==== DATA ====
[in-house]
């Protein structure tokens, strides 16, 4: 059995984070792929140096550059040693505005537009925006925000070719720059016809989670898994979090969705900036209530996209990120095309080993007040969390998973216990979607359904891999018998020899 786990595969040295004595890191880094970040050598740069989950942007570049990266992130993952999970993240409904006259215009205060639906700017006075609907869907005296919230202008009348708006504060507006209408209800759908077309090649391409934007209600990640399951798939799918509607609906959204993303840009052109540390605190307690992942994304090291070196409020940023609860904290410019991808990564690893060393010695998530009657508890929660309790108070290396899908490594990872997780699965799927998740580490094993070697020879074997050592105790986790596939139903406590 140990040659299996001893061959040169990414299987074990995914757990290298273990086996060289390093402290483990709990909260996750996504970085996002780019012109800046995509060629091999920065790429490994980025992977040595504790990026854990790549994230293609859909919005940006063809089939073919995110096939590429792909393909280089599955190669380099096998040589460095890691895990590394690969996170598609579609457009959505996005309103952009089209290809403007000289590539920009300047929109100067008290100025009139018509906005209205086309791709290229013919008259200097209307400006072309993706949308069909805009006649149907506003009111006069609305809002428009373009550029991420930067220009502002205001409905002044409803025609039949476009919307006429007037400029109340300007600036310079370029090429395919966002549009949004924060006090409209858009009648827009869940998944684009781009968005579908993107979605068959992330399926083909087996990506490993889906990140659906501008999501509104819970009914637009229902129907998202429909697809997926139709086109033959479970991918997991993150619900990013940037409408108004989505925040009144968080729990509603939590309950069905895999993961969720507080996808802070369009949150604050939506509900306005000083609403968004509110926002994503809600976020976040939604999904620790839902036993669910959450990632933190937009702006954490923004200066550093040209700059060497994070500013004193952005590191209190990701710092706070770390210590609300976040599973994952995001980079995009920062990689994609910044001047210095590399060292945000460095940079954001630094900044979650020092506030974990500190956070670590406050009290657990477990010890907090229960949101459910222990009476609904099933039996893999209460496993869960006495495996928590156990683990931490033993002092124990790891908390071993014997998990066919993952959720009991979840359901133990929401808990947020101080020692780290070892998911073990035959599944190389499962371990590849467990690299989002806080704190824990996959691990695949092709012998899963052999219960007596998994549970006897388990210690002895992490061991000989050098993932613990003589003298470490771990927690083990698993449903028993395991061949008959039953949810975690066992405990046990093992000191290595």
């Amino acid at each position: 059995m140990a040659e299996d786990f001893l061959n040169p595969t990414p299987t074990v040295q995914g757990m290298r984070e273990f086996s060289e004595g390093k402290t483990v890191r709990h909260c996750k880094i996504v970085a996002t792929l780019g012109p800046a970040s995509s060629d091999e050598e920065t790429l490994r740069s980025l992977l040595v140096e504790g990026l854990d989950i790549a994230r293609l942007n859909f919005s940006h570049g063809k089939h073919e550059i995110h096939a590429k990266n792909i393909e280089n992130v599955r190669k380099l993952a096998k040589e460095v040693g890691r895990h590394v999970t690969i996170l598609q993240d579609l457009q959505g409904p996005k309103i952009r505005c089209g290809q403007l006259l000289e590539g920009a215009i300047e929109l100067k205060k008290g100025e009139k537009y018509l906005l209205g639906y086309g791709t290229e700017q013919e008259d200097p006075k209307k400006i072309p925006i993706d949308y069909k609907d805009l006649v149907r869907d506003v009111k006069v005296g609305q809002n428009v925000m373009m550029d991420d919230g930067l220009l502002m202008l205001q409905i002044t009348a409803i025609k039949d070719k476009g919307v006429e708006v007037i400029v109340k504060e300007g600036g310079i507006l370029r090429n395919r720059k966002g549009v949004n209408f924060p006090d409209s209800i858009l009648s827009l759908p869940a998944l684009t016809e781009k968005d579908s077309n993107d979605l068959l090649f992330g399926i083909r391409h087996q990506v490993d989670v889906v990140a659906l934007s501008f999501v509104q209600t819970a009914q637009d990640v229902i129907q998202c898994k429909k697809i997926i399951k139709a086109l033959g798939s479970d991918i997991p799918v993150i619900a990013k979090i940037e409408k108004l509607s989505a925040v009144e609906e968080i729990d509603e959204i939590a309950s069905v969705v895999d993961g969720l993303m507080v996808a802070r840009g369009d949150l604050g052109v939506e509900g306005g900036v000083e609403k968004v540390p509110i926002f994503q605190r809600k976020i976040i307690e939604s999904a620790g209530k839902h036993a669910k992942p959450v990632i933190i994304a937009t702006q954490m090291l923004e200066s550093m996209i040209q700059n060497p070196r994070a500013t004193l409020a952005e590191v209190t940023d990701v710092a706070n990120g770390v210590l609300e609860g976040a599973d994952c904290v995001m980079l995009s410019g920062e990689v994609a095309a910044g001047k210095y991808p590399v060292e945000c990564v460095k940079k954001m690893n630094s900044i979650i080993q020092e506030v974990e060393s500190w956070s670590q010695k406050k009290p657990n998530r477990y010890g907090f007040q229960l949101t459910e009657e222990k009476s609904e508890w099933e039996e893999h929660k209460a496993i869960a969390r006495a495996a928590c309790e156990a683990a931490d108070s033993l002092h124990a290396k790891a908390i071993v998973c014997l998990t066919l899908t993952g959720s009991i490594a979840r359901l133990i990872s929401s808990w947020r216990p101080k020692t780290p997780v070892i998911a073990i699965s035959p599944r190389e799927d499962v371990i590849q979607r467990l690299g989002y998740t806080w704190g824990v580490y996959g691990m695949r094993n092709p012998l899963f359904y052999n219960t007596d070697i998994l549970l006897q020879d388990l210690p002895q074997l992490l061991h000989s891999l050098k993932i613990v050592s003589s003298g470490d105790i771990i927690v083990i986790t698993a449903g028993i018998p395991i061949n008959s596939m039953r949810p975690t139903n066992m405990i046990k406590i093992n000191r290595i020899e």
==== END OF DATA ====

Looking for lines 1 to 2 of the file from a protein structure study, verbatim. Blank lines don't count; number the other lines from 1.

[in-house]
């Protein structure tokens, strides 16, 4: 059995984070792929140096550059040693505005537009925006925000070719720059016809989670898994979090969705900036209530996209990120095309080993007040969390998973216990979607359904891999018998020899 786990595969040295004595890191880094970040050598740069989950942007570049990266992130993952999970993240409904006259215009205060639906700017006075609907869907005296919230202008009348708006504060507006209408209800759908077309090649391409934007209600990640399951798939799918509607609906959204993303840009052109540390605190307690992942994304090291070196409020940023609860904290410019991808990564690893060393010695998530009657508890929660309790108070290396899908490594990872997780699965799927998740580490094993070697020879074997050592105790986790596939139903406590 140990040659299996001893061959040169990414299987074990995914757990290298273990086996060289390093402290483990709990909260996750996504970085996002780019012109800046995509060629091999920065790429490994980025992977040595504790990026854990790549994230293609859909919005940006063809089939073919995110096939590429792909393909280089599955190669380099096998040589460095890691895990590394690969996170598609579609457009959505996005309103952009089209290809403007000289590539920009300047929109100067008290100025009139018509906005209205086309791709290229013919008259200097209307400006072309993706949308069909805009006649149907506003009111006069609305809002428009373009550029991420930067220009502002205001409905002044409803025609039949476009919307006429007037400029109340300007600036310079370029090429395919966002549009949004924060006090409209858009009648827009869940998944684009781009968005579908993107979605068959992330399926083909087996990506490993889906990140659906501008999501509104819970009914637009229902129907998202429909697809997926139709086109033959479970991918997991993150619900990013940037409408108004989505925040009144968080729990509603939590309950069905895999993961969720507080996808802070369009949150604050939506509900306005000083609403968004509110926002994503809600976020976040939604999904620790839902036993669910959450990632933190937009702006954490923004200066550093040209700059060497994070500013004193952005590191209190990701710092706070770390210590609300976040599973994952995001980079995009920062990689994609910044001047210095590399060292945000460095940079954001630094900044979650020092506030974990500190956070670590406050009290657990477990010890907090229960949101459910222990009476609904099933039996893999209460496993869960006495495996928590156990683990931490033993002092124990790891908390071993014997998990066919993952959720009991979840359901133990929401808990947020101080020692780290070892998911073990035959599944190389499962371990590849467990690299989002806080704190824990996959691990695949092709012998899963052999219960007596998994549970006897388990210690002895992490061991000989050098993932613990003589003298470490771990927690083990698993449903028993395991061949008959039953949810975690066992405990046990093992000191290595």